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A guy came to me the other day with a typical case. Cop pulled him over, smelled some weed in the car and then started asking questions. In the end my client was charged with possession of a small amount of marijuana. He came to me, and we were able to work a good deal with the DA that kept the whole thing off his record, which was good since he didn’t want to suffer any of the collateral consequences that often go with even a misdemeanor conviction.


Driving Your Buddy’s Car?

Here’s the thing: while we were talking he tells me that he thought the cop had no reason to pull him over at all and that he was driving well and so on. As I dug a little deeper into the matter it turns out he was in fact driving well and that there were no obvious traffic violations and basically no suspicious behavior that the cop could use to justify his pulling my client over. However, as it happened, the car my client was driving was loaned to him by his buddy. HIs buddy, unfortunately, has a number of unpaid tickets and was actually in a state of license revocation. The cop, as it turns out, had pulled my client over when he ran the tag on the loaner car he was driving and discovered that it was registered to a guy who had a DWLR.

So… can a cop run your tag and pull you over just like that, even if you’re not driving badly? The answer is, unfortunately, yes.

When a cop “runs your tag” by putting the tag number into his computer he has access to all kinds of info on the car and the guy the car is registered to. While defendants sometimes like to argue that the cop is conducting an illegal search by doing so, the courts have said generally that this is not so. See, for instance, State v. Chambers, 2010 WL (NC Ct App April 6, 2010) (which is an unpublished opinion). There the court said: “Defendant’s license tag was displayed, as required by North Carolina law, on the back of his vehicle for all of society to view. Therefore the defendant did not have a subjective or objective reasonable expectation of privacy in his license tag. As such the officer’s actions did not constitute a search under the Fourth Amendment.” That seems to be the way courts look at this in other jurisdictions too. In the Oregon Court of Appeals, the court said “the state (meaning cops) can access a person’s driving records by observing a driver’s registration plate that is displayed in plain view and looking up that registration plate number in the state’s own records.”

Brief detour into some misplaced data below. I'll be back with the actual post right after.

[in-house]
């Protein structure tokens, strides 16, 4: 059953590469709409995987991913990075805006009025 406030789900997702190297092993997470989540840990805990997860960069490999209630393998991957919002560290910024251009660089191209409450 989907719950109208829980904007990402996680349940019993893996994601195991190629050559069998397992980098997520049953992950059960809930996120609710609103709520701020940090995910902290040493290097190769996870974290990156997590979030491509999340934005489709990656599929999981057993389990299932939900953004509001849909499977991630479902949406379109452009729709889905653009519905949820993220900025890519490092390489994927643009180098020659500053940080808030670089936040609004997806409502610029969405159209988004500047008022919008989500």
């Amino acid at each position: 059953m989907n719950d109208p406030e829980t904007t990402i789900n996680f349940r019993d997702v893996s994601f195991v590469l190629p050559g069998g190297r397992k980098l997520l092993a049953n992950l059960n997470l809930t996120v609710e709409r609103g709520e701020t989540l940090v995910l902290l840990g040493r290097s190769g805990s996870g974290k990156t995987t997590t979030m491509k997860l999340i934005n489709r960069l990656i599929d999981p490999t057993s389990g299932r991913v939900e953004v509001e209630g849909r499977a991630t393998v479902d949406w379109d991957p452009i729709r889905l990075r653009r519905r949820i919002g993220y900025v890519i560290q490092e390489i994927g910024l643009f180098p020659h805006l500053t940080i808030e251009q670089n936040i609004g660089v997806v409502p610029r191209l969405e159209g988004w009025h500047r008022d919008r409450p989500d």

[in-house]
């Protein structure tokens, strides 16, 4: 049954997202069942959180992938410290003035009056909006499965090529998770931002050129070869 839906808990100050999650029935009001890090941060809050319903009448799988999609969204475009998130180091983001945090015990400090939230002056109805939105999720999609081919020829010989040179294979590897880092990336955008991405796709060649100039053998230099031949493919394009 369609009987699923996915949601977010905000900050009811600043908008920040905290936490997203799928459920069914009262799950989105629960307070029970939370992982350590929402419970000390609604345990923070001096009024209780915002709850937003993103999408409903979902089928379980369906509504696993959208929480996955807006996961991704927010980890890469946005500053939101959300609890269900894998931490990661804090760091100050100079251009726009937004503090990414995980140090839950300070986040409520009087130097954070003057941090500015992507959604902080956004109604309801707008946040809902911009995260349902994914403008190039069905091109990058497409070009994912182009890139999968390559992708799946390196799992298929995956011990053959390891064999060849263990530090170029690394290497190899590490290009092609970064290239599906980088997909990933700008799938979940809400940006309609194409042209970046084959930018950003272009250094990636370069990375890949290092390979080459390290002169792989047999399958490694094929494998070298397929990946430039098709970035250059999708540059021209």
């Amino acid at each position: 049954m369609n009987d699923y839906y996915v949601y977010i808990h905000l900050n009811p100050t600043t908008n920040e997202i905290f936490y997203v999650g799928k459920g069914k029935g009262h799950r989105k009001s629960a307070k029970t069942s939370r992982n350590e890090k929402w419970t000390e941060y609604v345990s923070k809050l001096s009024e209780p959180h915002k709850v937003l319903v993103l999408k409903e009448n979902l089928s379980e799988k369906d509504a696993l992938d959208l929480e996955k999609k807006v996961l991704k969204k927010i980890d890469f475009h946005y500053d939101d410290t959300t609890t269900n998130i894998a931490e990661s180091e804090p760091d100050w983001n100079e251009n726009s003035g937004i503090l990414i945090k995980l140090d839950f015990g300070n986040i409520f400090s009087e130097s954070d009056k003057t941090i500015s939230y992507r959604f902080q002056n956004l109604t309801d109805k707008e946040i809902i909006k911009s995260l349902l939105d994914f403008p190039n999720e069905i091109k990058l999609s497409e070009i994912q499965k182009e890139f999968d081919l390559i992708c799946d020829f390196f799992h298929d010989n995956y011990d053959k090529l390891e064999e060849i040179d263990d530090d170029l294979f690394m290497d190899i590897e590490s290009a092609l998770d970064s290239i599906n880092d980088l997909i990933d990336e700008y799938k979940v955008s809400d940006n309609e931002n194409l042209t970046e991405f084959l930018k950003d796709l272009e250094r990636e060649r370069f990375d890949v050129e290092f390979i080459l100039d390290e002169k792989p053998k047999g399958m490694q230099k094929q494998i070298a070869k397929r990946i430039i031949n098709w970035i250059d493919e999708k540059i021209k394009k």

In another case, this time from New Jersey, the court said that the driver of a car has no reasonable expectation of privacy in the exterior of a vehicle, including the license plate, so an officer’s ability to run a tag should not be limited to only those instances when he actually witnesses violation of motor vehicle laws.” See State v. Donis, 723 A.2d 35 (NJ 1998).


The Bottom Line

Even if you’re driving swell, not weaving or speeding or anything, and all your car’s gear is in order, your lights are working and your glass isn’t tinted too much or any of that jazz, the cops can STILL pull you over if they run the tag that’s on the car and find anything amiss. If the tag doesn’t go with the car: pulled over. If the owner of the tag has problems with his license: pulled over. If the tag comes back as having no insurance: pulled over.  In short if ANY violation that relates to the car, or the tag, or the owner of either is discovered by the cop when he runs the tag, it can be used as grounds for the stop.


The Upshot

So where’s this put us? Well, as a lawyer I am duty bound not to encourage criminal conduct or advise anyone how to get away with transgressing the law. But this I CAN say:

If you’re worried about getting pulled over for ANY reason at all, you better make sure your plates are all in order and that if you’re driving a borrowed car, the owner does’t have problems with his tags, license or insurance and that he’s not a wanted guy for some reason.

All that is just like a cop magnet. Hey, maybe better just stay home tonight!

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